How To Use Paint To Alter A Room's Size Or Shape
Choosing a colour palette for your home is extremely important when it comes to creating an overall mood and atmosphere. Your paint choice is part of the reason why a room can feel comfortable and homely, as opposed to feeling cold or overwhelming.
Interestingly enough when it comes to picking a particular pallet, it's not just emotions that are affected, as colours can often attribute to a room's size, and shape.
Below we've shared our top tips when it comes to interior painting and which colours you should consider for your space.
Ideal shades for smaller rooms
A common question often asked by homeowners is how to make the most of their space, especially when it comes to making smaller rooms appear larger. Generally, cool, light tones and shades are the way to go, not only because they make the best use of any natural light that enters the room, but because they have a ‘receding’ quality that visually opens the room up.
Another thing to consider when it comes to decorating smaller rooms is, to avoid using contrasting colours, as sticking to one shade makes it difficult for the eyes to recognise the room's edges, creating the illusion of a larger space.
Make an extra-large room feel cosy
Spacious living rooms often run the risk of feeling empty and bare and can sometimes lead to clumsy and cluttered décor.
To avoid this issue, we'd recommend using darker shades to create a more inviting atmosphere. Darker paint colours work to absorb light and is perfect for rooms that may need a hand feeling homely. Warm colours like red, yellow and orange will make your cavernous living areas feel cozier. If you go beyond paint, use textured wallpapers, specially those in earthy hues can add an extra layer of warmth.
Dealing with the low ceilings
High ceilings are generally preferred; in fact, studies have shown that rooms with a higher ceiling can help make us think in a more open-minded way. Ultimately, more space is generally a good thing as people don’t like to be confined. You can make a low ceiling seem higher by using the same bright colours on the walls and ceiling. As mentioned earlier, this has the optical effect of blurring the line somewhat between where the wall ends, and the ceiling begins.
Even you can try decorating the walls with vertical stripes, choose between using wallpapers or painting. If it suits the aesthetic of your room, you can also have a mirror on the ceiling.
Partition a long room
There’s no doubt that large, long rooms can be problematic, particularly when their main use is for entertaining. A feasible way of dealing with this is to separate the room in some way. Make sure of folding screens, bookcases or other shelving to block off a specific area. Picking out the right colours can also help.
Using warm shades and darker colours on the most remote and end wall
can have an effect of making it seem much closer, specially if the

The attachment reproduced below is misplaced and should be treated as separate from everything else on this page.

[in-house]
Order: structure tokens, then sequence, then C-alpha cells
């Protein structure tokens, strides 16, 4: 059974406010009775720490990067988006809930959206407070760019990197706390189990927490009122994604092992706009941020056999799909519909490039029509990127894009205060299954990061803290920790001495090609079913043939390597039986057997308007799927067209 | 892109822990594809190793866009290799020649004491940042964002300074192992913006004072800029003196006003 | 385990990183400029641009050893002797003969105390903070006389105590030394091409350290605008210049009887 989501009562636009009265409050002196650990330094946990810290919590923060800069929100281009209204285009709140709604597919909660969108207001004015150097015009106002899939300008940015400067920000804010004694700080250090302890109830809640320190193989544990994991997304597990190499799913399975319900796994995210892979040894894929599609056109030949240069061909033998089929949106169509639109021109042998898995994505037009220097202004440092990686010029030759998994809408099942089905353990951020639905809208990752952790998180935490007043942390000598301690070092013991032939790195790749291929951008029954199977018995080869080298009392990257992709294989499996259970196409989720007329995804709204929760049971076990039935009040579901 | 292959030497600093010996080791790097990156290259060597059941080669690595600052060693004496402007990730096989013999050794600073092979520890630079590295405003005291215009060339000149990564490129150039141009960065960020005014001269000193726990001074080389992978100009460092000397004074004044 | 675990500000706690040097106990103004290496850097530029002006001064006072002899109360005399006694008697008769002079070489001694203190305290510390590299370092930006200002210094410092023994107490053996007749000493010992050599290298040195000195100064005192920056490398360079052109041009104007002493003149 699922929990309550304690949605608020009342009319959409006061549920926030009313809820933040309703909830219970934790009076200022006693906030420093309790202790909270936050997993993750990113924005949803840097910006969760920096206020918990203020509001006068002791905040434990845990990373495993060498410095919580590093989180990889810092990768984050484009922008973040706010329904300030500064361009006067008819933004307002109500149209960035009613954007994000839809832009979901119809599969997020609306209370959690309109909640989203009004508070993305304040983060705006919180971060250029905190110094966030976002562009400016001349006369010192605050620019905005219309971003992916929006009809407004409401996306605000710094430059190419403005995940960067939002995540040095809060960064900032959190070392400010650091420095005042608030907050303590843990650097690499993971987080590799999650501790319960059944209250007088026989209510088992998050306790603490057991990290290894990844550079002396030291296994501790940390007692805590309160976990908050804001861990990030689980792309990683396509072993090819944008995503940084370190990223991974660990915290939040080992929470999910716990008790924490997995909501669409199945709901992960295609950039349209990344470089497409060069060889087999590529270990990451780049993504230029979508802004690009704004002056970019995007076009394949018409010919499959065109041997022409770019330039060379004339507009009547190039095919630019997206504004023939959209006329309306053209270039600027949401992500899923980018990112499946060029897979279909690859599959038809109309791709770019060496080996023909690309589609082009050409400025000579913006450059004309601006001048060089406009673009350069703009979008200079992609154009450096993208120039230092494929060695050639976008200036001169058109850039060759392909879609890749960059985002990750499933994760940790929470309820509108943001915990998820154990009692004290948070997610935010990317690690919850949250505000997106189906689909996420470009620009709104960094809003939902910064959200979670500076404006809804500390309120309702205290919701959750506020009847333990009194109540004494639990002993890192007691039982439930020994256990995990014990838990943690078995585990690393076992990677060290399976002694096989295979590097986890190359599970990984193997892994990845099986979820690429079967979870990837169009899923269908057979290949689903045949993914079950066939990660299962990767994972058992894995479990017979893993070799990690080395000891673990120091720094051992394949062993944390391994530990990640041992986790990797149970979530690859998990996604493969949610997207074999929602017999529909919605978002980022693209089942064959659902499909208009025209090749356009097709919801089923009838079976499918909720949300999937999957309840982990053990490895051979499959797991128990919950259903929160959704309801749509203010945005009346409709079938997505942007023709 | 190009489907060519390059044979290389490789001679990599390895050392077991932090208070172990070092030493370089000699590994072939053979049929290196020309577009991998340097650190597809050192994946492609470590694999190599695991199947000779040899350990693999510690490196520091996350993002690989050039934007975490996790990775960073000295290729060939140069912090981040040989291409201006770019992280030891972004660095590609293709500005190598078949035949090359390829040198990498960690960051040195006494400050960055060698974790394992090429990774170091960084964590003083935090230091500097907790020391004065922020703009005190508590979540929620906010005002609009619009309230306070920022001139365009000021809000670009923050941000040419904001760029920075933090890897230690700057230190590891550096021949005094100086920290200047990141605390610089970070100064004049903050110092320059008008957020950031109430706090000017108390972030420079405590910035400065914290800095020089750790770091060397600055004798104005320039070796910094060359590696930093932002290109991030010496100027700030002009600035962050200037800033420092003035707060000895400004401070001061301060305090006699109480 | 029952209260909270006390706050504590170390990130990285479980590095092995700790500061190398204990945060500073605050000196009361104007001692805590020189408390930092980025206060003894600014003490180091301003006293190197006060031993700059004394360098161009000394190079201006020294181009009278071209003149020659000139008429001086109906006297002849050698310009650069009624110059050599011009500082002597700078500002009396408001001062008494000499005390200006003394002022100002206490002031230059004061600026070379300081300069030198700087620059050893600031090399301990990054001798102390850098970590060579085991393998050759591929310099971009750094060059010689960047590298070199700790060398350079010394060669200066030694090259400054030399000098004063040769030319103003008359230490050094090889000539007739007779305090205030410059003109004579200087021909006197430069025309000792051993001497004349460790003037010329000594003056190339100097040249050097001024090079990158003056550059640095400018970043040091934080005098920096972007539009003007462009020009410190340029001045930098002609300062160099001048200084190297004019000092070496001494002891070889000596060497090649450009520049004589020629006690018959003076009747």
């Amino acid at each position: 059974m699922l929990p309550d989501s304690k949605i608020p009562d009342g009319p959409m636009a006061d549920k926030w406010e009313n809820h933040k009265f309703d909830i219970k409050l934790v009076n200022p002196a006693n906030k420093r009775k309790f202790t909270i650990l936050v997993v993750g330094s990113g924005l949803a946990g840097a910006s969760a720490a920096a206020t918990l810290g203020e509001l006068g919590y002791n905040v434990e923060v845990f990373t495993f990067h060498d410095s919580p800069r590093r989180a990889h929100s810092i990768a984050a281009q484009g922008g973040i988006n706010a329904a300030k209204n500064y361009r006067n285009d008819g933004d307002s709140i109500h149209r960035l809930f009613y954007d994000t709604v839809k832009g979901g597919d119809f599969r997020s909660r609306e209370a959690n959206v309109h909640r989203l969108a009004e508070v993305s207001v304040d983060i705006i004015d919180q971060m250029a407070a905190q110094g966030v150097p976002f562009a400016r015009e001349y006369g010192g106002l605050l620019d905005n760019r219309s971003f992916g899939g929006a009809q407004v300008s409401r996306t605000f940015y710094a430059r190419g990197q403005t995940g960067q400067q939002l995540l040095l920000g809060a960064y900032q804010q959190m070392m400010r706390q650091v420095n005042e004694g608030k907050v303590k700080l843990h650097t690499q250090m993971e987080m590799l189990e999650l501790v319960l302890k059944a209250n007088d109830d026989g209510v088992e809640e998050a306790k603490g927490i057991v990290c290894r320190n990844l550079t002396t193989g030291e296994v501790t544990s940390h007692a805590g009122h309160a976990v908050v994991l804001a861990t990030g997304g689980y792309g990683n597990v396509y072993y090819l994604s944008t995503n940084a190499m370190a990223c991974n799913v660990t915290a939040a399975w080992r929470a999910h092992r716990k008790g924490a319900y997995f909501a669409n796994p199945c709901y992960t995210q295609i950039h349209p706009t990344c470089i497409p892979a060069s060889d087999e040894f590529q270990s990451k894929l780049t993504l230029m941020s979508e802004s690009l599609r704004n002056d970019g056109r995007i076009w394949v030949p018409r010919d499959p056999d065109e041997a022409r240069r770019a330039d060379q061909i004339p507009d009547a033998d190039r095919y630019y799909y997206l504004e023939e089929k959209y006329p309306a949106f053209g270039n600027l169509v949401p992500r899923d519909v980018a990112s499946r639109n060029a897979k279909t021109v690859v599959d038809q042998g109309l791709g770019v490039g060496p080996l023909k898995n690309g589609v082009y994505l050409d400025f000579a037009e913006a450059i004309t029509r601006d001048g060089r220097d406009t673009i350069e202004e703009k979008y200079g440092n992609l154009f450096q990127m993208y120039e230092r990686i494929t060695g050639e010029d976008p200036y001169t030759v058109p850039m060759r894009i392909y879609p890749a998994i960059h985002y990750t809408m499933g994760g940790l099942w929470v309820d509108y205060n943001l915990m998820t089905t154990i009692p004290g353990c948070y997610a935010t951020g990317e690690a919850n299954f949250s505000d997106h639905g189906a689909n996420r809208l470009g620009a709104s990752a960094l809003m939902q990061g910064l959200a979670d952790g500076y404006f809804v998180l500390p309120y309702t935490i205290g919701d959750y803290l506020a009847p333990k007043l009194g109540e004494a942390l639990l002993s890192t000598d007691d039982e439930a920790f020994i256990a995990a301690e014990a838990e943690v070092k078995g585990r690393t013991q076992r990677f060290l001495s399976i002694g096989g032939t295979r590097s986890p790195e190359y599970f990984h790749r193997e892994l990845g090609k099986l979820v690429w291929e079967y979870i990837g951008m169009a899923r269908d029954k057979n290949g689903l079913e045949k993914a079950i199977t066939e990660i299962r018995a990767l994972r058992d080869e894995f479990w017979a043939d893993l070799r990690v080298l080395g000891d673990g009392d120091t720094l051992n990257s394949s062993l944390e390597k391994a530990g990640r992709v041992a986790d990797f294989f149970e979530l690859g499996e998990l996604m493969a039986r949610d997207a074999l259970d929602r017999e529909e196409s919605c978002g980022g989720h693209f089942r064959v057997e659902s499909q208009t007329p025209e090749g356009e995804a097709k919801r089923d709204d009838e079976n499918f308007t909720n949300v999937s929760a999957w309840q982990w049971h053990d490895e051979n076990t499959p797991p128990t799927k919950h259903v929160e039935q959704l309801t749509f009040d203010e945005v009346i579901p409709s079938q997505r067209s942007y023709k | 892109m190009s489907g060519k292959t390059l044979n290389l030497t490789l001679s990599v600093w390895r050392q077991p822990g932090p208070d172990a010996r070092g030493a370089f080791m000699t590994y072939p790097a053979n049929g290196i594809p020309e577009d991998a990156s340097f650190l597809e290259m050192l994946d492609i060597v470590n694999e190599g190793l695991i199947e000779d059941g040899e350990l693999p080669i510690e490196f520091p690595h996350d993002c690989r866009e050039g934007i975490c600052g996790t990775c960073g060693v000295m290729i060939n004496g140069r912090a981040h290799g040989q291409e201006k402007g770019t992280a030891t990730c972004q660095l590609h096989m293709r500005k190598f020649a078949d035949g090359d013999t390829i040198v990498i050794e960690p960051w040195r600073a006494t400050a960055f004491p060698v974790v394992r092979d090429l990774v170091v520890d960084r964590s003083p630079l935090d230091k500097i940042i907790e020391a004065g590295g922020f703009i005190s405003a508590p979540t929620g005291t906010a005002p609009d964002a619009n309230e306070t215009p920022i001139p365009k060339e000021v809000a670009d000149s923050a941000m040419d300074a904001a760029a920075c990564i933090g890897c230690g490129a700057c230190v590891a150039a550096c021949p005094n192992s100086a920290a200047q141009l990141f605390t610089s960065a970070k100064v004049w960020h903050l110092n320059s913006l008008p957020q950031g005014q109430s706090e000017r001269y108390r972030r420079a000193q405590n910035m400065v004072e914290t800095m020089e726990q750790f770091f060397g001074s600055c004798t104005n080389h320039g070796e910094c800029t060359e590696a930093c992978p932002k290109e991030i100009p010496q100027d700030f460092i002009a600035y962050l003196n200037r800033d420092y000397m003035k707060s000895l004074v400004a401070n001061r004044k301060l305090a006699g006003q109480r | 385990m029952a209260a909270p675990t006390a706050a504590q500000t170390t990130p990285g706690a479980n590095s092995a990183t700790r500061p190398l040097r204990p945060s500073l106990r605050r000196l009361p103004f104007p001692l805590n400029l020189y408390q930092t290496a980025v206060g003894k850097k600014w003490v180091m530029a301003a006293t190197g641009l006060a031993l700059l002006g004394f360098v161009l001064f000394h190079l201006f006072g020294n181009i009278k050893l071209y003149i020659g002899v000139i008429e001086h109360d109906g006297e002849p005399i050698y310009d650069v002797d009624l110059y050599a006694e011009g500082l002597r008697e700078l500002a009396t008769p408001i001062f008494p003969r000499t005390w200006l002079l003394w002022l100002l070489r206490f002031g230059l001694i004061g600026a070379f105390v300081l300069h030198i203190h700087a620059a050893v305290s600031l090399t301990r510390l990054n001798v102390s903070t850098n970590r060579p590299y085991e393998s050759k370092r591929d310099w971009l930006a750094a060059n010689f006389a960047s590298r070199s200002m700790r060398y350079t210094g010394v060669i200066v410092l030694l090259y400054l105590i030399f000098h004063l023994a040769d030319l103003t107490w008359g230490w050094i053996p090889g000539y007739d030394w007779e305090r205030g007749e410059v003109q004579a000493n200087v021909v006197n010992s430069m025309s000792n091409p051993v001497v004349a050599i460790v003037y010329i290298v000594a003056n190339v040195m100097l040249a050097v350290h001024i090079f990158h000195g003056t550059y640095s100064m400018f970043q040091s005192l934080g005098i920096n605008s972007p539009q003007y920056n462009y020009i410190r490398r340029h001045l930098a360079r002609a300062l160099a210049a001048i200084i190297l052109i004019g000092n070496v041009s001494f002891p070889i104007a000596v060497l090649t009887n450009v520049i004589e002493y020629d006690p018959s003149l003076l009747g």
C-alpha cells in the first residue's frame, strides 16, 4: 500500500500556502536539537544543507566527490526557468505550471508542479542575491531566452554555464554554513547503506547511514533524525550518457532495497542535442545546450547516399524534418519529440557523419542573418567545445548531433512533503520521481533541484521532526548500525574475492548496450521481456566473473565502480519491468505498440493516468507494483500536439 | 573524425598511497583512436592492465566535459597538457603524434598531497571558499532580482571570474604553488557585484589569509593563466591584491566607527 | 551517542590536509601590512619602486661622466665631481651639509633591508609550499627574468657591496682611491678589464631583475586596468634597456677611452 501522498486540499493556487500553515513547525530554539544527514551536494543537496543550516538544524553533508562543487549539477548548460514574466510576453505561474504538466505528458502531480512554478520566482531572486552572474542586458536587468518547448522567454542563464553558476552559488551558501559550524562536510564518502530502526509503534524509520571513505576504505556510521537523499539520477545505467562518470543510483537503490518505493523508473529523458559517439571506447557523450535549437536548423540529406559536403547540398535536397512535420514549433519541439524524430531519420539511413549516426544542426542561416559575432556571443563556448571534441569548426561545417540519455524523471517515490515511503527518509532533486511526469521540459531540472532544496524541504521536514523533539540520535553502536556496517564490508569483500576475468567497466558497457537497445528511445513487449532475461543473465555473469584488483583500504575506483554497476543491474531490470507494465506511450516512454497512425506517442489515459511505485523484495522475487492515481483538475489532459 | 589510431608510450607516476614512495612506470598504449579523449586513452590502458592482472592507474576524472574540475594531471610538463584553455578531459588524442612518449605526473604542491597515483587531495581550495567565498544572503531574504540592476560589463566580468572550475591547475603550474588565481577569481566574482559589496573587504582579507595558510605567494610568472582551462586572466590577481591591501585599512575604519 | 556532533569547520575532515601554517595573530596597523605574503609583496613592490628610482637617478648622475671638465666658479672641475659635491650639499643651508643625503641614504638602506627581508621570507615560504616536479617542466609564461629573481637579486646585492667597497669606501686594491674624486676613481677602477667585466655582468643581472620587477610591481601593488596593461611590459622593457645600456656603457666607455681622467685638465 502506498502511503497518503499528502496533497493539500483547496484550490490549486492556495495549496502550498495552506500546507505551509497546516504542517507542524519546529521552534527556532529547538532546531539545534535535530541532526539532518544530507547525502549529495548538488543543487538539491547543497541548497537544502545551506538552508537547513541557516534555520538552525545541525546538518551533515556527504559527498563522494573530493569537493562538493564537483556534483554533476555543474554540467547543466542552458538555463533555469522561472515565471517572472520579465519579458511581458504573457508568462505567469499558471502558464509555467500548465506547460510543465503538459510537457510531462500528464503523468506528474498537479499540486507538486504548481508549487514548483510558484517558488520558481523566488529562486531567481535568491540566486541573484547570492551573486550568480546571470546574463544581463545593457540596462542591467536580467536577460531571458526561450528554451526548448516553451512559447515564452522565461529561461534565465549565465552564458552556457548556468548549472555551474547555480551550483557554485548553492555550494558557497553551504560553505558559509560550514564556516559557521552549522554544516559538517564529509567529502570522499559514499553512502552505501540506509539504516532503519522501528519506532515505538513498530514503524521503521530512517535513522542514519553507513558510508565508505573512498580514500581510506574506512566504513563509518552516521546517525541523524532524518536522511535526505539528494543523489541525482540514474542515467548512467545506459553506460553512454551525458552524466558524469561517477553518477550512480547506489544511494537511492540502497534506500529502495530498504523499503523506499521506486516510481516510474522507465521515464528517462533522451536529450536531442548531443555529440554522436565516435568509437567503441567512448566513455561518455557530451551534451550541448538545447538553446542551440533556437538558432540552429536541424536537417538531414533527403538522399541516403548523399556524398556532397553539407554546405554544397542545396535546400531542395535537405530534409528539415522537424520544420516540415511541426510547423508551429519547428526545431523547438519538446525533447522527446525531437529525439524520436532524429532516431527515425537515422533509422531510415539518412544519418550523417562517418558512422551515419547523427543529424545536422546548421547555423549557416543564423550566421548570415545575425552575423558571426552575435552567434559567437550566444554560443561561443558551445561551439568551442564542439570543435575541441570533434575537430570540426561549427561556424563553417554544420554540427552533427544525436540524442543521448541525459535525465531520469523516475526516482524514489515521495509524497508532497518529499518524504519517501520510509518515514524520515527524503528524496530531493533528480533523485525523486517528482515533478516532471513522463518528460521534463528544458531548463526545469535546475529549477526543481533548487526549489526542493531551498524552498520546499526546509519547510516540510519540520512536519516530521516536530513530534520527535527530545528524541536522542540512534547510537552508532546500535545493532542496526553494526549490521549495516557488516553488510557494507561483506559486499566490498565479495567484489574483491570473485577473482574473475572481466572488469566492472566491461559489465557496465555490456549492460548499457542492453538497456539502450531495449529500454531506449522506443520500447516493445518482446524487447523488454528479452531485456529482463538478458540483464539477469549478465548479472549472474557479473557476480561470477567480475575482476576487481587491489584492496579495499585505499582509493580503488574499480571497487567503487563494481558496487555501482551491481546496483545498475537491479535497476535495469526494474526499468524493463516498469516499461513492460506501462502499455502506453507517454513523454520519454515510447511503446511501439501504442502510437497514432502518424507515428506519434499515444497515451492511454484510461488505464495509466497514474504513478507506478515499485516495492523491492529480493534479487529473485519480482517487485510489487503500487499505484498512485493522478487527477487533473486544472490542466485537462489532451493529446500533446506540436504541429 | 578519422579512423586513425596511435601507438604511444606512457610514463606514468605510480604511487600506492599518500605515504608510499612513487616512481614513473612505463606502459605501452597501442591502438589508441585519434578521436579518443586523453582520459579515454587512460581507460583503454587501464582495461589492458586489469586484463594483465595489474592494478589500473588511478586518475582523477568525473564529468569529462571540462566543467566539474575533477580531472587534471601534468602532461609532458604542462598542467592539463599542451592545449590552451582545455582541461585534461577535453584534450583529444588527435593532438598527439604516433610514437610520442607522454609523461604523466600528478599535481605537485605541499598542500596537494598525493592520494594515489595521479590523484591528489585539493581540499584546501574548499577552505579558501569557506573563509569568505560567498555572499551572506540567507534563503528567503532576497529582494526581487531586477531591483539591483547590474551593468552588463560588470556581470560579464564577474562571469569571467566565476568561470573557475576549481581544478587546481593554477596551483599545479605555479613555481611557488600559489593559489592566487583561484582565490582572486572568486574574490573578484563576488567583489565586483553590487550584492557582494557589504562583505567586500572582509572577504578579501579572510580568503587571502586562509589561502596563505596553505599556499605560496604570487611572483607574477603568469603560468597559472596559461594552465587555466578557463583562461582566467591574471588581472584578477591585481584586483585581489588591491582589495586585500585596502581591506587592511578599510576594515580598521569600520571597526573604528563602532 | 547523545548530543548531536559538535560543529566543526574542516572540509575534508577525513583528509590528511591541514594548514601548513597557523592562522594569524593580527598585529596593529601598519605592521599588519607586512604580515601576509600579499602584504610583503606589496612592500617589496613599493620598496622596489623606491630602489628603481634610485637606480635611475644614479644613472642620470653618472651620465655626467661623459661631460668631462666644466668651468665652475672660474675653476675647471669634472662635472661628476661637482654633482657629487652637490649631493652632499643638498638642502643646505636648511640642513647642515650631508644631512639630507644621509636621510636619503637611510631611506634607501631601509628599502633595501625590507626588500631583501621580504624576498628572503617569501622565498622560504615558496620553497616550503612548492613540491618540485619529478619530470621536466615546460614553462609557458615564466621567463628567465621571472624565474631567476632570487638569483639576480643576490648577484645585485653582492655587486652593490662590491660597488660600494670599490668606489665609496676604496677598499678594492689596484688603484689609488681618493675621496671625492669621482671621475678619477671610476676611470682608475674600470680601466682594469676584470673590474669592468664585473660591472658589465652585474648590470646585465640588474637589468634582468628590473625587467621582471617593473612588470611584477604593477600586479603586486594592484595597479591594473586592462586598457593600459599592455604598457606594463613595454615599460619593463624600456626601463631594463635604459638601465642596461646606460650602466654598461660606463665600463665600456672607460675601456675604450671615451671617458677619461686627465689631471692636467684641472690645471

adjacent walls (the longer walls) are painted in lighter colours.
Transform your hallways
No matter the hallway, the right choice in paint can significantly improve its shortcomings.
- For example, if you do want to lengthen your hallway, we'd suggest painting the side walls light and using a complementary colour on the end wall to avoid the "dead-end" effect.
- To shorten hallways, you're looking to draw attention to your back wall and stop visual focus for spanning across the length of the hall. To achieve this, you'll need to paint the wall with a bold contrasting colour to the rest of your walls.
- Lastly, to widen up narrow hallways, stick to white and other light neutrals to help create the illusion of space, avoiding warm and darker shades that will shrink your hall.
Fix the boxy rooms
When working with square or boxy rooms, you mostly need to rethink some of your interior design ideas. Give your room a visual camouflage by painting the ceiling with pale blue shade. It gives a sky like vibe and lifts the ceiling up a bit. Choose a monochromatic colour tone and rich accents to make your boxy rooms feel rich.
Wall moulding can be a great addition, not so expensive, yet adds a lot of charm. To create the illusion of spaciousness, paint walls and ceiling with the same shade of colours, so the visual focal point won’t stop at the ceiling line.
Transform the featureless rooms
While some rooms suffer from having too many focus points, a room with no feature or centre can often appear drab or lifeless. To fix this, make time to plan out where the centre of your room will be.
After you've decided, use bright and high contrasting colours to crave out that particular part of the room. You can try a range of different techniques, including colour blocking, to draw attention to the area.
To colour block, you'll want to use colours on the opposite sides to create vivid and exciting spaces. For a more subtle effect, you can also consider trying out faux finishes, for a more subdued look.
Hide architectural features
Painting your home is not just about adding beauty to a space. In some cases, you can use paint for keeping the architectural eyesores away from the view. Redecorating and repainting can lessen the visibility of faults and other unpleasant areas in your home.
Use the same colour and paint finish for concealing those oddly looking vents, pipes, wires and electric plates. Try to avoid using anything attention-grabbing as high colour contrast or decorative finish. Monochrome is the perfect colour combination when you are trying to downplay any surface to conceal that architectural feature.
By keeping everything in a uniform colour, your eye is less likely to catch on these areas, leaving you with a clean base to continue with your decorating.